The Obama administration has assured Switzerland that it understands the importance of resolving Swiss concerns over a legal case involving Swiss bank UBS, a U.S. Treasury official said on the weekend.

Swiss President Hans-Rudolf Merz, whose country is famous for strict bank secrecy, told a news conference on Saturday after he met U.S. Treasury Secretary Timothy Geithner that Geithner seemed sympathetic to his call for the United States to drop the case in return for a new tax accord between the two countries.

His answer was that he will reflect about this question, that he understands from his point of view that I was raising this question, Merz said. He couldn't of course answer immediately but I felt that his bias was to study about that.

Asked about Merz's remarks, a Treasury official provided a measured assessment of Geithner's comments.

The secretary listened to the Swiss concerns regarding the UBS case and indicated that he understood the importance of appropriately resolving the matter, the official said.

While Merz linked his call for the United States to drop the UBS case to the pending new tax accord, he did not specify whether Switzerland might refuse to sign the accord if the case was not dropped.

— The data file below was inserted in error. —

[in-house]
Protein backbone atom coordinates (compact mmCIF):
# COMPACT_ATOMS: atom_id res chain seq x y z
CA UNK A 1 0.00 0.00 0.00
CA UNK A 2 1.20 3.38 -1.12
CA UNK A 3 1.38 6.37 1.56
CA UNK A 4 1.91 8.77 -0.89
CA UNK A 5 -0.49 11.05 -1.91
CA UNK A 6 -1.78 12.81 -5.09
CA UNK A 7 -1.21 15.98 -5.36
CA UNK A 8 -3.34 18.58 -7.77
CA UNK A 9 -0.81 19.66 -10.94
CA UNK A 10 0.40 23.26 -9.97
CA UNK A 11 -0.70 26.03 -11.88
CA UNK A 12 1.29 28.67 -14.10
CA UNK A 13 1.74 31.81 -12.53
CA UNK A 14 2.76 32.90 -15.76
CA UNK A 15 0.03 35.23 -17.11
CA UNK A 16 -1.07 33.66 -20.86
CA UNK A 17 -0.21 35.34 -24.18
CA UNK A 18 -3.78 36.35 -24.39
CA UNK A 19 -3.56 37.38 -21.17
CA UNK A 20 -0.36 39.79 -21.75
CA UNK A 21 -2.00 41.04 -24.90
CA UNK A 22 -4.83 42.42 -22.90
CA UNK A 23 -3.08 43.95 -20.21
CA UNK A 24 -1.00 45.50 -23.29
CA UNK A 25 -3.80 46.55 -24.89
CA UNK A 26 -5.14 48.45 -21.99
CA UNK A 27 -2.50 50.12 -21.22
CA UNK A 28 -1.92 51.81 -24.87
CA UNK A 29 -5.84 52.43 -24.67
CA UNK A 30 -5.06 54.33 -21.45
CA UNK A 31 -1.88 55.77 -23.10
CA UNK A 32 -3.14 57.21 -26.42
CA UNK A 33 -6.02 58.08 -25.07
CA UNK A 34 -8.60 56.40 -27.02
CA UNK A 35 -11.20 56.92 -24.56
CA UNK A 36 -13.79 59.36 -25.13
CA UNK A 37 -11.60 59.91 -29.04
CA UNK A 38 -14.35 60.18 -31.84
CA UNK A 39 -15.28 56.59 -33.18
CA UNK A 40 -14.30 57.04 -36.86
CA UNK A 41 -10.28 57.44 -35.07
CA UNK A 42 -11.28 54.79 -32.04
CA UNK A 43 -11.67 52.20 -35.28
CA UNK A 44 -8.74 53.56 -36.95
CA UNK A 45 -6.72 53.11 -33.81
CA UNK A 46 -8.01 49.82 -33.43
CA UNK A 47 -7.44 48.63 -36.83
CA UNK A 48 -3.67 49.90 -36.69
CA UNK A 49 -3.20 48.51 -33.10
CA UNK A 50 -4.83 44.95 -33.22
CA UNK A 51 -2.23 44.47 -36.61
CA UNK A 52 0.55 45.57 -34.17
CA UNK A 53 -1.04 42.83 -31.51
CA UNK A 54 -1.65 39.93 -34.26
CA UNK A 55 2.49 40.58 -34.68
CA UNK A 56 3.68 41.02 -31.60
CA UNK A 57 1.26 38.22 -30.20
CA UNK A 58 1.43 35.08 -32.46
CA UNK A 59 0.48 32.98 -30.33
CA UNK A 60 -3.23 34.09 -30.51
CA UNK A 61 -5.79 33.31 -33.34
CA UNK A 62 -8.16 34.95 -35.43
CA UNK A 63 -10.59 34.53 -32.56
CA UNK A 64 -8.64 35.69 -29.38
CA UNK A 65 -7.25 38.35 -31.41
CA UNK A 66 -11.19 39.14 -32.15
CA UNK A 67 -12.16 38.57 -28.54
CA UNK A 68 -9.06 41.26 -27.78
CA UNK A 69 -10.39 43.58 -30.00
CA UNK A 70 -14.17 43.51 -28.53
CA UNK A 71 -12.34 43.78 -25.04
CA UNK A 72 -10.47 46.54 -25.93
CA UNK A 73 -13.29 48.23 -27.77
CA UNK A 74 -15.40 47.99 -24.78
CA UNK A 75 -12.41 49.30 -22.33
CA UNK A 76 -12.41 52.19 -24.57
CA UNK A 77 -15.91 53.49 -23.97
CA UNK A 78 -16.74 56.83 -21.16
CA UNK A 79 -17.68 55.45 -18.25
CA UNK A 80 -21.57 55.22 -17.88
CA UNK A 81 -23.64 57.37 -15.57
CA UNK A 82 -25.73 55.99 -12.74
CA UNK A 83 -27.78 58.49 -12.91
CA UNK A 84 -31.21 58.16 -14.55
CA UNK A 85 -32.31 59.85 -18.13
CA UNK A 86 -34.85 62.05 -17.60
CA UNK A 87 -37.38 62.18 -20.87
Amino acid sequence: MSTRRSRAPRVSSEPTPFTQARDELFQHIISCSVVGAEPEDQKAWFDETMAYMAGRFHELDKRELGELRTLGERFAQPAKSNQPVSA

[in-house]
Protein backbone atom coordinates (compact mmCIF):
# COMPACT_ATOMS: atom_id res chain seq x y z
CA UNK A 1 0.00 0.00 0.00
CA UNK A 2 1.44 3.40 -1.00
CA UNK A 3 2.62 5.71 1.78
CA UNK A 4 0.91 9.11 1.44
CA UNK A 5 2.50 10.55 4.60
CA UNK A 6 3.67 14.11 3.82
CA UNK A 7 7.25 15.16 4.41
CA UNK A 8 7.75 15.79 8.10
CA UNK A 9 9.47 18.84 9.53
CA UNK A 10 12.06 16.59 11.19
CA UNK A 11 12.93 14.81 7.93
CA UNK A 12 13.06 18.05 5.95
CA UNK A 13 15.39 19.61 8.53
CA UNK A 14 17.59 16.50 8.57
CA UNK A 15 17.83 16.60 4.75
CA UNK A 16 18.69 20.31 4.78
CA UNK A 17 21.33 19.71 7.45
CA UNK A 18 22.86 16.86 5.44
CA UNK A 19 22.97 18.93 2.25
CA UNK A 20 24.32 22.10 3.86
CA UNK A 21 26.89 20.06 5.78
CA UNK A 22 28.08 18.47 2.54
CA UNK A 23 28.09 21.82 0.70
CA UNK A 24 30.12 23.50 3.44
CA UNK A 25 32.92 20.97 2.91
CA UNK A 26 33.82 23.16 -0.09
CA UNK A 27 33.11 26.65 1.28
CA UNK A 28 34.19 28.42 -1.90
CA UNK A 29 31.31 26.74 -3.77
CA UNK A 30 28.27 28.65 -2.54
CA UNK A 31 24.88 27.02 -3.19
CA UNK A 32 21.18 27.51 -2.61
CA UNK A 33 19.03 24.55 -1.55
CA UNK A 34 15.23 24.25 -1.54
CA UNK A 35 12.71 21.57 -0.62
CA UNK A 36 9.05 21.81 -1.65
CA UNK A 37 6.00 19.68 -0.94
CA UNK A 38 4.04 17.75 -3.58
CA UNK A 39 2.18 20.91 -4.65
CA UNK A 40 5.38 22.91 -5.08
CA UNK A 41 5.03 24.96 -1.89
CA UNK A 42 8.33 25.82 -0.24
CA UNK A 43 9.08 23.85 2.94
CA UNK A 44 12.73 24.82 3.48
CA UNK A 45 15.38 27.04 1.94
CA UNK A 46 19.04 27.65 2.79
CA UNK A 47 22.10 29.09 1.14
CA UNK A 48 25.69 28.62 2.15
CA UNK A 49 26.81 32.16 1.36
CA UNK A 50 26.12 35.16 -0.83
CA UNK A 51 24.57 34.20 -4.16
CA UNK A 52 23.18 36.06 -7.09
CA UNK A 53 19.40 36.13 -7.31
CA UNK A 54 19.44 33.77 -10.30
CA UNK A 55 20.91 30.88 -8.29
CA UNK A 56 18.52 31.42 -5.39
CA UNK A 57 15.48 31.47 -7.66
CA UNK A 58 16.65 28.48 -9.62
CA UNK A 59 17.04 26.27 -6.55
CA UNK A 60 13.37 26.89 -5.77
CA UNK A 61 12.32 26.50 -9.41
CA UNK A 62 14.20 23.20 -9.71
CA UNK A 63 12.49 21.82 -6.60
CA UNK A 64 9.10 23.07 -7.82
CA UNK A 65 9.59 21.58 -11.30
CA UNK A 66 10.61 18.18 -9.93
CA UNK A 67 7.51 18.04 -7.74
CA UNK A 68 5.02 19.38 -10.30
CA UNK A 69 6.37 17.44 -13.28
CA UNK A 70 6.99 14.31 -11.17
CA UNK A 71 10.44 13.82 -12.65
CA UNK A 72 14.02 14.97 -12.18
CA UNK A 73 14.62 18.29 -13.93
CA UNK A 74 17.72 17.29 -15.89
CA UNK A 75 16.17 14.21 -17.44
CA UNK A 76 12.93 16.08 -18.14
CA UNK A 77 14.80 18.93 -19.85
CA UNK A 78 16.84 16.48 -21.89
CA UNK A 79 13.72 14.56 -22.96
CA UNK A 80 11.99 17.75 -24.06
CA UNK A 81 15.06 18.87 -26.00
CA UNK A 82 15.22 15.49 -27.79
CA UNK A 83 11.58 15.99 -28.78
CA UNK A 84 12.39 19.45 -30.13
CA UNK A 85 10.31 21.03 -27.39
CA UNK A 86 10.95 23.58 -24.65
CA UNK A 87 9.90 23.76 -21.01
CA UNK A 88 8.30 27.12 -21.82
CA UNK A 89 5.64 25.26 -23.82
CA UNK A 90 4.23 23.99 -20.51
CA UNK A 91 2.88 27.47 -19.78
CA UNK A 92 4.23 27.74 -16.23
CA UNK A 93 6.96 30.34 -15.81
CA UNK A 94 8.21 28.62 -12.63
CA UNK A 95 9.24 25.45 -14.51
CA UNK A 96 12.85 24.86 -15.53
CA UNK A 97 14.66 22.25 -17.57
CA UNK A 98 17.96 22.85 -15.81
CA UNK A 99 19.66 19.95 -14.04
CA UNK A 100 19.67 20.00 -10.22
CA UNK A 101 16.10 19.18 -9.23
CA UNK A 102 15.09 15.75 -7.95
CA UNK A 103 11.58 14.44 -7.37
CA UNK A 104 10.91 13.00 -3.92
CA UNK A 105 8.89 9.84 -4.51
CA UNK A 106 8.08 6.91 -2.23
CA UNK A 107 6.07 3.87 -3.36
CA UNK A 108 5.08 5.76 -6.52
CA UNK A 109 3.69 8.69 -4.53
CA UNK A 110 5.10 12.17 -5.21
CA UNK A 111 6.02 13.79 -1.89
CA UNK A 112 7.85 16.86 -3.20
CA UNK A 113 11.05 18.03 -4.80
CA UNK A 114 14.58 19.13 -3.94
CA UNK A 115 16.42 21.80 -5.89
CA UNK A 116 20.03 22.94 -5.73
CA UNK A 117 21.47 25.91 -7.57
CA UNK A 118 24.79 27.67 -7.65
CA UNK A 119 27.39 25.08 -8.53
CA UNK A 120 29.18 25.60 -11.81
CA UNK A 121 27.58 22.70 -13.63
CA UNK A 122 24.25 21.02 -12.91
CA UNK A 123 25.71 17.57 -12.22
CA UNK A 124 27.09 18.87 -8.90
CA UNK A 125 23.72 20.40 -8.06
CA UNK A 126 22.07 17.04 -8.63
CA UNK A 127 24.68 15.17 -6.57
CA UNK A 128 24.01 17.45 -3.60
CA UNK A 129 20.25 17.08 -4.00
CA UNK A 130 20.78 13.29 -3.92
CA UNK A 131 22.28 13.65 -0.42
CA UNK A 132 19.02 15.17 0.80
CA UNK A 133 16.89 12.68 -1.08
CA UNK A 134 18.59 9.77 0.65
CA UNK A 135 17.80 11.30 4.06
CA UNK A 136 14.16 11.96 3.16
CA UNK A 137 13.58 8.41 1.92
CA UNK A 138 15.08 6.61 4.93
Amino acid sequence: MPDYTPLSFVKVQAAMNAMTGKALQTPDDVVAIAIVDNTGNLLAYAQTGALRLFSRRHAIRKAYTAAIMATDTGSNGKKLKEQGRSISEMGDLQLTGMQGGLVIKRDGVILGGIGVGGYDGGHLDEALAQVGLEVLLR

But any such accord must be adopted by lawmakers in both countries and possibly put to a referendum in Switzerland, where it could stumble if the U.S. tax evasion case was still hanging over UBS, Merz said.

I think Mr. Geithner is conscious of the fact that these criminal procedures that are taking place in the United States could be an obstacle to the political process of the double taxation accords, Merz said.

This is why I proposed that the criminal proceedings be withdrawn at the time of signing of such an accord.

Geithner said earlier this month that the United States would begin negotiations with Switzerland to revise a 1996 bilateral tax treaty so the two countries can exchange information for tax purposes in accordance with standards set by the Organization for Economic Cooperation and Development.

UBS agreed recently to pay a $780 million fine and disclose the identity of about 300 of its U.S. clients to avert criminal charges. However, U.S. authorities are still pursuing it, seeking to access the data of another 52,000 Americans they say are hiding about $14.8 billion in assets in Swiss bank accounts.

Geithner and President Barack Obama have stated their commitment to tackling the issue of tax shelters and to cracking down on efforts to evade U.S. taxes, most recently at a Group of 20 summit in London on April 2 .

(Reporting by Glenn Somerville and Brian Love, Editing by Chizu Nomiyama)